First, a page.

Global EditionASIA 中文双语Français
Home / Opinion / Chen Weihua

West's silence on Japan's eco-crime is truly deafening

By Chen Weihua | | Updated: 2023-08-24 15:08
Share - WeChat
The tsunami-crippled Fukushima Daiichi nuclear power plant is seen from Namie Town, Fukushima prefecture, Japan August 24, 2023, in this photo taken by Kyodo. [Photo/Agencies]

A post on social media platform X (formerly Twitter) on Wednesday claimed that "China will begin to discharge 1.3 million tons of nuclear wastewater on Aug 24. Radiative contamination will reach the United States in 120 days and yet China said the wastewater is treated and safe".

"Oh, it's Japan. Never mind. Nothing to worry about," it said.

The post reveals the horrifying double standard and hypocrisy of many Western media outlets, governments, and people over a heinous environmental crime being committed by Japan, one of the West's most trusted allies.

A European Commission spokesman dismissed rising concerns over Japan's action on Aug 8 when asked about how to prevent radioactive Japanese seafood from landing on European dinner tables. Needless to say, his answer would have been starkly different if it were about China.

The Japanese government, while fooling some officials of the International Atomic Energy Agency, has failed to convince many scientists, many of the Japanese citizens and people in other East Asian and Pacific island countries about its plan to discharge nuclear-contaminated water from the damaged Fukushima Daiichi Nuclear Power Plant into the sea from Thursday.

Its argument that a relatively swift solution is needed to the problem of radioactive water, as the storage tanks holding the so-called treated radioactive water at the Fukushima facility have reached almost full capacity, is deeply flawed. Should the concerns over the health of people and the Pacific Ocean be ignored for a quick solution to the nuclear-contaminated water problem?

The radioactive water, enough to fill 500 Olympic-size swimming pools, will be discharged into the ocean, posing a threat to marine and human life for a long time to come.

Japanese Prime Minister Fumio Kishida's instruction on Tuesday to Tokyo Electric Power, the owner of the Fukushima facility, which was damaged in the earthquake-triggered tsunami in 2011, to immediately prepare for dumping the radioactive water into the sea weather and ocean conditions permitting is simply giving an order to commit a crime.

Shaun Burnie, senior nuclear specialist at Greenpeace who has worked in Japan for 30 years, expressed his outrage, saying the Japanese government "has opted for a false solution — decades of deliberate radioactive pollution of the marine environment — during a time when the world's oceans are already facing immense stress and pressures".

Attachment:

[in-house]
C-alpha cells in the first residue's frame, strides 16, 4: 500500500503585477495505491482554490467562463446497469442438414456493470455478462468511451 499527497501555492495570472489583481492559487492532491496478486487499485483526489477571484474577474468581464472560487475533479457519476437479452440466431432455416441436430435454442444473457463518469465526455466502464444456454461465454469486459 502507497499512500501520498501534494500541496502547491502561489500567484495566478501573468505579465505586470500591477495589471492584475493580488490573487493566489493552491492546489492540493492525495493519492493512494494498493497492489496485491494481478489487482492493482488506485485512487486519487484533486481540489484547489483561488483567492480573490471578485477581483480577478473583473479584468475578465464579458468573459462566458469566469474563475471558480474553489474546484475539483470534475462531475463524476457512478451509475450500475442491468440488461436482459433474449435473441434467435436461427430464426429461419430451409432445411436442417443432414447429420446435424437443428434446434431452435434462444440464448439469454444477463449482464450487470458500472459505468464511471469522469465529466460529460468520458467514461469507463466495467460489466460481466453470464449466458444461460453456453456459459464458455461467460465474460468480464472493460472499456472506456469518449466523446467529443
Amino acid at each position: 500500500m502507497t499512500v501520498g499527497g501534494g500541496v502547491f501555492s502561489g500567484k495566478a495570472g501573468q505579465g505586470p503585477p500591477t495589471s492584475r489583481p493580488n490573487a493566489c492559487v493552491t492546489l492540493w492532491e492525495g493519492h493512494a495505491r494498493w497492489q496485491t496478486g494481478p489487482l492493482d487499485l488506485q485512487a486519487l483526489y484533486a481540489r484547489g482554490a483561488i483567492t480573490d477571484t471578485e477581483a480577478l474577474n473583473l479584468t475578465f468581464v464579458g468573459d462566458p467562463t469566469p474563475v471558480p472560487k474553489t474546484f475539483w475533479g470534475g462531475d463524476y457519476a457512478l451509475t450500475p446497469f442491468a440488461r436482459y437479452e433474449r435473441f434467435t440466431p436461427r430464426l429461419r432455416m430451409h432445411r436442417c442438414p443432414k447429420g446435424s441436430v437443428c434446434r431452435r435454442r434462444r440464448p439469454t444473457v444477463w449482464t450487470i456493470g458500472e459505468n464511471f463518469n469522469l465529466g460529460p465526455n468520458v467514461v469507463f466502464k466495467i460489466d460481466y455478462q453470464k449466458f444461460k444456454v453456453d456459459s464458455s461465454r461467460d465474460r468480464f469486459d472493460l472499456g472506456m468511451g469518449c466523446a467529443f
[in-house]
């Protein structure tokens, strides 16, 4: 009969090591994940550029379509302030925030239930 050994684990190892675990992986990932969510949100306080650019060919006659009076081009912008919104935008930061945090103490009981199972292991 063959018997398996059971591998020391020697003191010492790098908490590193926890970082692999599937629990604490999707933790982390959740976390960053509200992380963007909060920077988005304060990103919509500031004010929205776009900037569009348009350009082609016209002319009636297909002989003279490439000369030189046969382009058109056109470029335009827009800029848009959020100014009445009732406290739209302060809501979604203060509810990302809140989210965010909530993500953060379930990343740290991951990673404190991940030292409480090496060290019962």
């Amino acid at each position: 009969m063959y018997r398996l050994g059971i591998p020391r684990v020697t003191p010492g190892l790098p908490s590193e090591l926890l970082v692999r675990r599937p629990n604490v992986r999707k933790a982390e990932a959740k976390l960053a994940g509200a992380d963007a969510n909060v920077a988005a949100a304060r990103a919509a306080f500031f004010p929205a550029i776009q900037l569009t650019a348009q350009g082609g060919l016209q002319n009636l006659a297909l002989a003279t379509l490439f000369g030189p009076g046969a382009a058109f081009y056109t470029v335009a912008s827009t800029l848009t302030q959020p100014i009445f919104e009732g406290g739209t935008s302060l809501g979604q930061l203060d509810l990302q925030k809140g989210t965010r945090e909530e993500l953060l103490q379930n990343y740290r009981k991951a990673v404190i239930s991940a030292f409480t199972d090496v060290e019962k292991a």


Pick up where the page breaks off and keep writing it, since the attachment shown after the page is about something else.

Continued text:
He added that "this is an outrage that violates the human rights of the people and communities of Fukushima, and other neighboring prefectures and the wider Asia-Pacific region", a strong condemnation of the Japanese government's wrongdoing.

People in China, the Philippines and the Republic of Korea and Japan itself have all strongly protested against the Japanese government's decision. Even in the faraway Pacific islands, people are worried about the negative impact of the radioactive water on their health and livelihoods. The Pacific Islands Forum, an intergovernmental organization representing the region, said that it had "grave concerns" over the Japanese government's plan, calling for the use of international law to prevent Japan from dumping the nuclear-contaminated water into the sea.

PIF Secretary General Henry Puna said that "our people do not have anything to gain from Japan's plan but have much at risk for generations to come", highlighting the outcry from the many small island countries.

China's Hong Kong Special Administrative Region and Macao Special Administrative Region have banned seafood imports from 10 Japanese regions beginning Thursday due to concerns over food safety. And the ban on seafood from those regions imposed by the Chinese mainland and the ROK after the 2011 disaster continues.

Western politicians and media outlets like to lecture the world on how to protect oceans, human rights and human life, but when the largest environmental crime is being committed in front of the whole world, they have turned a blind eye to the crime. Their silence is truly deafening. People around the world can see their despicable hypocrisy and double standard.

The author is chief of China Daily EU Bureau based in Brussels.

Most Viewed in 24 Hours
China Views
Copyright 1995 - . All rights reserved. The content (including but not limited to text, photo, multimedia information, etc) published in this site belongs to China Daily Information Co (CDIC). Without written authorization from CDIC, such content shall not be republished or used in any form. Note: Browsers with 1024*768 or higher resolution are suggested for this site.
License for publishing multimedia online 0108263

Registration Number: 130349